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Reade, Joseph Bancroftlocked

  • R. D. Wood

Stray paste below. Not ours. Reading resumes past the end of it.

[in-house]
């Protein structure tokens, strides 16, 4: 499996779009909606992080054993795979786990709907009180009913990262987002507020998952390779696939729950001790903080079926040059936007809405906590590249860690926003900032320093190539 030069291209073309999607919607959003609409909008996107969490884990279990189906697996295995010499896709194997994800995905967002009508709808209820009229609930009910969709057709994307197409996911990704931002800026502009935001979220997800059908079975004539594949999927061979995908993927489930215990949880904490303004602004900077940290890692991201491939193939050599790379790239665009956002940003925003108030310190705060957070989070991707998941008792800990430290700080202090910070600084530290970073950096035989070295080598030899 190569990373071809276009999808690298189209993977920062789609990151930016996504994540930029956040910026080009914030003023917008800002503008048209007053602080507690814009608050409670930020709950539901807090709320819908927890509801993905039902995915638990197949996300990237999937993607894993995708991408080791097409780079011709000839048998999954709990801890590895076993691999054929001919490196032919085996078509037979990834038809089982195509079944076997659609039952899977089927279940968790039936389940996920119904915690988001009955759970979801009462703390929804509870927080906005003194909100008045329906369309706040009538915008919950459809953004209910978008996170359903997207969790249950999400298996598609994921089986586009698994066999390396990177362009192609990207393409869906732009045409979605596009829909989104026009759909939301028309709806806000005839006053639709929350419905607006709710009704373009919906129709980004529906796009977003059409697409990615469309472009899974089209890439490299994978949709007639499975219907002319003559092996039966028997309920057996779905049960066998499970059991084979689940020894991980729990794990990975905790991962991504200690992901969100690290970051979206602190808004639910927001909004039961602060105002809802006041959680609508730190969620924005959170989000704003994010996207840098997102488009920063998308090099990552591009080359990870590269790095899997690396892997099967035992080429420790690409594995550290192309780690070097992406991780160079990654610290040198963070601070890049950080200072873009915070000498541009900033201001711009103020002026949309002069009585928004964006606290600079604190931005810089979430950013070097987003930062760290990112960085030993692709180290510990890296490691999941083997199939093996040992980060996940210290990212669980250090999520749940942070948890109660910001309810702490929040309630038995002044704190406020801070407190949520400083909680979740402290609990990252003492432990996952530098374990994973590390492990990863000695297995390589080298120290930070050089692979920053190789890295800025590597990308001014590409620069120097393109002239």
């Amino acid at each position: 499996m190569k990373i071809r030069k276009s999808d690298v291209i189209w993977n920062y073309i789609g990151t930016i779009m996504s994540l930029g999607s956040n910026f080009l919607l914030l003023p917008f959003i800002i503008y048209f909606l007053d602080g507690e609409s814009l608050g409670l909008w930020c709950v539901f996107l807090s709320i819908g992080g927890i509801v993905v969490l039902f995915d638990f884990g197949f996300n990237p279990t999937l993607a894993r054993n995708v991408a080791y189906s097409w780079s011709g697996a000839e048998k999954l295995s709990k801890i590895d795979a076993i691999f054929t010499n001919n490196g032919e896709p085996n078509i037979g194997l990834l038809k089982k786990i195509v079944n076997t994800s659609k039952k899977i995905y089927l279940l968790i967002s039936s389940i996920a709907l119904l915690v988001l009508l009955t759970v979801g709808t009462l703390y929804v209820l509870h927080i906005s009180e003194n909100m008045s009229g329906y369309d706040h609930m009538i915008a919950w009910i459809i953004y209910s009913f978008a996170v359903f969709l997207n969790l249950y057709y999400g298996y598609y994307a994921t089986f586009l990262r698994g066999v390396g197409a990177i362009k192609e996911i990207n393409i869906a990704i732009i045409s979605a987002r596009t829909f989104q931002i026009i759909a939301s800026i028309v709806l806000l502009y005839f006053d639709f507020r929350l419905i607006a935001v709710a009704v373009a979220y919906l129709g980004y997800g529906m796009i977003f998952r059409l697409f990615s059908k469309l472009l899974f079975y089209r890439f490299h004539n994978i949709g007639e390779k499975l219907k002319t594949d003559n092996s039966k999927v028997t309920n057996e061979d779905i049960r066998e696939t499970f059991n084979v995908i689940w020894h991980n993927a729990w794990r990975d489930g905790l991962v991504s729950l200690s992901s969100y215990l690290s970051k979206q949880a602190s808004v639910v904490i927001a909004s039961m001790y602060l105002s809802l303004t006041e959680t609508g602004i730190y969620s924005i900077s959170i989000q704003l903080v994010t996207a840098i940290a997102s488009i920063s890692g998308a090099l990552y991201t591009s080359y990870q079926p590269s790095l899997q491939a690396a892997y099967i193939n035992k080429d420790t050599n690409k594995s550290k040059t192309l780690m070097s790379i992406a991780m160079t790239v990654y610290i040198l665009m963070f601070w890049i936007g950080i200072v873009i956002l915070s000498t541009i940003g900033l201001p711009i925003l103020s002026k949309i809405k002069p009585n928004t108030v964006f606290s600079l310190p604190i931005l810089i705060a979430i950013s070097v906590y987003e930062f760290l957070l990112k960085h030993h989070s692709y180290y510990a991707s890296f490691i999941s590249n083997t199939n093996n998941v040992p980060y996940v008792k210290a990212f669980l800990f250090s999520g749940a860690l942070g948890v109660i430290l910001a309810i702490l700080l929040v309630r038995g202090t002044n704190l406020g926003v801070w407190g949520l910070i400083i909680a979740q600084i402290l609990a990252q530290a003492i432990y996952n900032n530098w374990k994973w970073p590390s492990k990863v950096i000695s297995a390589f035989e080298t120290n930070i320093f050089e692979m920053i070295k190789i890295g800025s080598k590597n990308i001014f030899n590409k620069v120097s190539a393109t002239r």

Reade, Joseph Bancroft (1801–1870), microscopist and experimenter in photography, was born on 5 April 1801 at Kirkgate, Leeds, Yorkshire, the eldest of six sons and two daughters of Thomas Shaw Bancroft Reade (1776–1841) and his wife, Sarah (d. 1825), daughter of Richard Paley. His father was a merchant who was active in the British and Foreign Bible Society and author of several Christian pamphlets, and his mother was related to the natural theologian William Paley. He was educated at Leeds grammar school, and also had private tuition at Hull, before entering Trinity College, Cambridge, in 1821, from where he migrated to Gonville and Caius College in the following year. Immediately after graduating BA in 1825, he was ordained deacon as curate of Kegworth, Leicestershire. In the same year, on 25 July at St Paul's Cray, Kent, he married Charlotte Dorothy Farish (1796–1882), niece of Professor William Farish of Cambridge. They had three children, the longest-lived of whom, a daughter, died when she was twenty-one. In 1826 Reade took holy orders, and in 1828 proceeded MA.